Kiran Jonnalagadda

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Geek Heresy: Resc...
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read in October, 2018
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Kiran Jonnalagadda is now friends with Uttam Jaiswal
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Geek Heresy by Kentaro Toyama
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Willpower by Roy F. Baumeister
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How the BJP Wins by Prashant Jha
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More of Kiran's books…
“Well, there are ways and ways of getting your hands on the small shareholder’s cash. Consider Suzuki’s way: it takes a large amount of money out of Maruti Suzuki and sends it to itself in Japan—but not as a dividend, which all the minority shareholders would have to examine and agree with, but as ‘royalty’ for using the Suzuki name. You think anyone still buys a Maruti car because of the Suzuki name? Maybe one or two people—enough to justify Rs 2454 crore going off to Japan in 2012–13? Thought not. Just to rub it in, do note that the amount that Suzuki ‘earned’ from the rights to its storied name in India was more than the conglomerate’s entire profits for that year in Japan, Rs 2402 crore. For that matter, the royalty was also higher than Maruti’s own profits, of Rs 2392 crore. One begins to suspect that the company is overpaying.”
Mihir S. Sharma, Restart: The Last Chance for the Indian Economy

“Rakesh used to say, ‘In a start-up, either you are close to the customer, or close to the product.”
Kashyap Deorah, The Golden Tap: The Inside Story of Hyper-Funded Indian Startups

“The name ‘JSW’, you will note, is not particularly imaginative. Nor is it the kind of thing you would imagine is incredible intellectual property. Yet, in 2014, JSW Steel told shareholders that it would pay Rs 125 crore a year to a firm entirely owned by Sajjan Jindal’s wife, Sangita. In return, Sangita Jindal would graciously permit her husband to use the ‘JSW’ acronym, which JSW Steel insists her company, JSW Investments, owns.”
Mihir S. Sharma, Restart: The Last Chance for the Indian Economy

“India is a land where contradictions will continue to abound, because there are many Indias that are being transformed, with different levels of intensity, by different forces of globalization. Each of these Indias is responding to them in different ways. Consider these coexisting examples of progress and status quo: India is a nuclear-capable state that still cannot build roads that will survive their first monsoon. It has eradicated smallpox through the length and breadth of the country, but cannot stop female foeticide and infanticide. It is a country that managed to bring about what it called the ‘green revolution’, which heralded food grain self-sufficiency for a nation that relied on external food aid and yet, it easily has the most archaic land and agricultural laws in the world, with no sign of anyone wanting to reform them any time soon. It has hundreds of millions of people who subsist on less that a dollar a day, but who vote astutely and punish political parties ruthlessly. It has an independent judiciary that once set aside even Indira Gandhi’s election to parliament and yet, many members of parliament have criminal records and still contest and win elections from prison. India is a significant exporter of intellectual capital to the rest of the world—that capital being spawned in a handful of world class institutions of engineering, science and management. Yet it is a country with primary schools of pathetic quality and where retaining children in school is a challenge. India truly is an equal opportunity employer of women leaders in politics, but it took over fifty years to recognize that domestic violence is a crime and almost as long to get tough with bride burning. It is the IT powerhouse of the world, the harbinger of the offshore services revolution that is changing the business paradigms of the developed world. But regrettably, it is also the place where there is a yawning digital divide.”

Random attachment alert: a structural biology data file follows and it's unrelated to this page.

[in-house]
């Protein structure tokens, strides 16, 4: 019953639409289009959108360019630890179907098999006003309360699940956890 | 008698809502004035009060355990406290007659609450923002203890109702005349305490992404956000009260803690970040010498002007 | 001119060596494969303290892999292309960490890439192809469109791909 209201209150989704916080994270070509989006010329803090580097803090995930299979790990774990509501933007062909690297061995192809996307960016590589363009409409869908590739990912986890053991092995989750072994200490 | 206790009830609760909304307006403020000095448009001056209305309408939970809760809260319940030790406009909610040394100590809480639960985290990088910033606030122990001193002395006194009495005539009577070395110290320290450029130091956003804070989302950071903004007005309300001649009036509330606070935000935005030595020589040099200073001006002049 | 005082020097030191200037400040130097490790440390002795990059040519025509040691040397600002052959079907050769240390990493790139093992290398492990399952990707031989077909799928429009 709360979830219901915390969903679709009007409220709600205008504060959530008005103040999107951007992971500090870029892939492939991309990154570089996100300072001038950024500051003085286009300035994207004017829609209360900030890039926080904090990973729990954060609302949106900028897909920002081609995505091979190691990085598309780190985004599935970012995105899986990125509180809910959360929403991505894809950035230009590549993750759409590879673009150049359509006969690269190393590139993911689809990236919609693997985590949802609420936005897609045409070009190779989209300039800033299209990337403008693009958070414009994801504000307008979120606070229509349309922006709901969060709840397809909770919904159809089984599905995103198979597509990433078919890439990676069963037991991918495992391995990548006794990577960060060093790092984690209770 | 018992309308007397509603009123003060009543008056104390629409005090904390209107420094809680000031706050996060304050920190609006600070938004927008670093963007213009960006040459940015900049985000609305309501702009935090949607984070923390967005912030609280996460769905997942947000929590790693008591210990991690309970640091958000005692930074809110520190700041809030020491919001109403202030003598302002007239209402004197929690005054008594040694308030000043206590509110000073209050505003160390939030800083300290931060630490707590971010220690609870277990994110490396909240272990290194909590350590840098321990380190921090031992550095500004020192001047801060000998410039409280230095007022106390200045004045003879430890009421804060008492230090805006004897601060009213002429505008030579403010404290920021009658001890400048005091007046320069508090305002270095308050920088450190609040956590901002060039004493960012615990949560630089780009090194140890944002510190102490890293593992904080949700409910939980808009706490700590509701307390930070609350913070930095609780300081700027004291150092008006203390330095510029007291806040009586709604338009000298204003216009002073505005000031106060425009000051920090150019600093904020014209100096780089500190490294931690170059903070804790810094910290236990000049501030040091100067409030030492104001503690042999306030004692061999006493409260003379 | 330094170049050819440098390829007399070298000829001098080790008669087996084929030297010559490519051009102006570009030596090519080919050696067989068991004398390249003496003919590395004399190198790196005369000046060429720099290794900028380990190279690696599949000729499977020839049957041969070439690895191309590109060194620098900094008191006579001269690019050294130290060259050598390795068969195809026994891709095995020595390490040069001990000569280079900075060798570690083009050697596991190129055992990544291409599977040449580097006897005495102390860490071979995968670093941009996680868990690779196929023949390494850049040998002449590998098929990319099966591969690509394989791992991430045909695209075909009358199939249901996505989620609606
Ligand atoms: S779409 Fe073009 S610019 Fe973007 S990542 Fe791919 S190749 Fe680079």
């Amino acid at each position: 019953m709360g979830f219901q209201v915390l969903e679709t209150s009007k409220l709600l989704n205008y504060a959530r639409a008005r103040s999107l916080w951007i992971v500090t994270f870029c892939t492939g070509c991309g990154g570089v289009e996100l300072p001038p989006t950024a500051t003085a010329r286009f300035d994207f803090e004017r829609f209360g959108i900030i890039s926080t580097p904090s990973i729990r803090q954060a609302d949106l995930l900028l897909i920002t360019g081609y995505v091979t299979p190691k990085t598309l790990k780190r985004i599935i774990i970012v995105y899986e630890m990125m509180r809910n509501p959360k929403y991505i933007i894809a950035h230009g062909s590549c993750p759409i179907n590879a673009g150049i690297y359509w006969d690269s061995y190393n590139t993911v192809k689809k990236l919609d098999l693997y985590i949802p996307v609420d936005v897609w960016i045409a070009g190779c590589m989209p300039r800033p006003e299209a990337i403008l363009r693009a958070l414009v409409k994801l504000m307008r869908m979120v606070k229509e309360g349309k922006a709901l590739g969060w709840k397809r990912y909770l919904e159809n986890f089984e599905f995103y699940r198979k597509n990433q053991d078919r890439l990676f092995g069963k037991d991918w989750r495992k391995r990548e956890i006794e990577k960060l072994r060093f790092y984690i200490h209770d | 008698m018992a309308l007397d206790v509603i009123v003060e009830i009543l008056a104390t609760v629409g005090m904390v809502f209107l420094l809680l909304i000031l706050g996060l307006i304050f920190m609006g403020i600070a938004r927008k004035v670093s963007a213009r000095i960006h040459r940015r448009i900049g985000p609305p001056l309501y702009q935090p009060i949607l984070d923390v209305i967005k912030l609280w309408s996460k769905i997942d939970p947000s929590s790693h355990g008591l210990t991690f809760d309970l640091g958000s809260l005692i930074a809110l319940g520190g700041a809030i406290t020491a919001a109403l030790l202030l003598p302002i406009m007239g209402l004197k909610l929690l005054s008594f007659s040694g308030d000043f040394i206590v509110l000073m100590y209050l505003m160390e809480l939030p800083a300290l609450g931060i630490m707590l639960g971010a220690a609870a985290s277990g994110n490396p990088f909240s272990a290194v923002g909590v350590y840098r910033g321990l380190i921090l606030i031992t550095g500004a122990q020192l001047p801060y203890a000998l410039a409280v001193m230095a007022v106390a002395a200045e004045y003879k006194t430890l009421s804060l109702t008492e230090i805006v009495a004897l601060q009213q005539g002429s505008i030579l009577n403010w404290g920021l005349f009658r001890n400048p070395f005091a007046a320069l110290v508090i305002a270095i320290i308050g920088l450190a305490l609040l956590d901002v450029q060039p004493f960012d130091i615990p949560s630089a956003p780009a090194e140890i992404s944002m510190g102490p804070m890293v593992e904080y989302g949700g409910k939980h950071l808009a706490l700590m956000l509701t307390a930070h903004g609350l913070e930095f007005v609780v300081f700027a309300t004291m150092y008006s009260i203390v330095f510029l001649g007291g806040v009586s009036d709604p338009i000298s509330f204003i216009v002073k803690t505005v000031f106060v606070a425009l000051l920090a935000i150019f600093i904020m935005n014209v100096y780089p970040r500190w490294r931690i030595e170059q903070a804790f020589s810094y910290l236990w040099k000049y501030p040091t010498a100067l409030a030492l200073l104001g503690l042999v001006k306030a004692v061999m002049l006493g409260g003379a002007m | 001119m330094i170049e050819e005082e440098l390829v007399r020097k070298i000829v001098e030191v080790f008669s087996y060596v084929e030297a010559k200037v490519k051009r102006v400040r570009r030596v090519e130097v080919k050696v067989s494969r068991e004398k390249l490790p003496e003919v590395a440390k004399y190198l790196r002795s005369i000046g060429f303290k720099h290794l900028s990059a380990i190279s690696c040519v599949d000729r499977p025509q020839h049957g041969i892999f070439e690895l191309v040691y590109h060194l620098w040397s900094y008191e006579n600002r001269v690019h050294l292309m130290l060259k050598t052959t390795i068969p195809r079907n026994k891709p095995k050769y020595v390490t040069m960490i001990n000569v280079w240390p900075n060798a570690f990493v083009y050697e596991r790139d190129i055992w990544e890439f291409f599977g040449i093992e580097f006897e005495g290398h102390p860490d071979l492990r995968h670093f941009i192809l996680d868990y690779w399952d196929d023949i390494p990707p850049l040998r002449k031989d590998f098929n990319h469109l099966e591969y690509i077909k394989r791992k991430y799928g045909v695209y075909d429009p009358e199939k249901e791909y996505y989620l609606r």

Rama Bijapurkar, We are like that only: Understanding the Logic of Consumer India

Marie Kondō
“I currently offer a course for clients in the home and for company owners in their offices. These are all private, one-on-one lessons, but I have yet to run out of clients. There is currently a three-month waiting list, and I receive enquiries daily from people who have been introduced by a former client or who have heard about the course from someone else. I travel from one end of Japan to the other and sometimes overseas. Tickets for one of my public talks for housewives and mothers sold out overnight. There was a waiting list not only for cancellations, but also just to get on the waiting list. Yet my repeater rate is zero. From a business perspective, this would appear to be a fatal flaw. But what if no repeaters were actually the secret to the popularity of my approach?”
Marie Kondō, The Life-Changing Magic of Tidying

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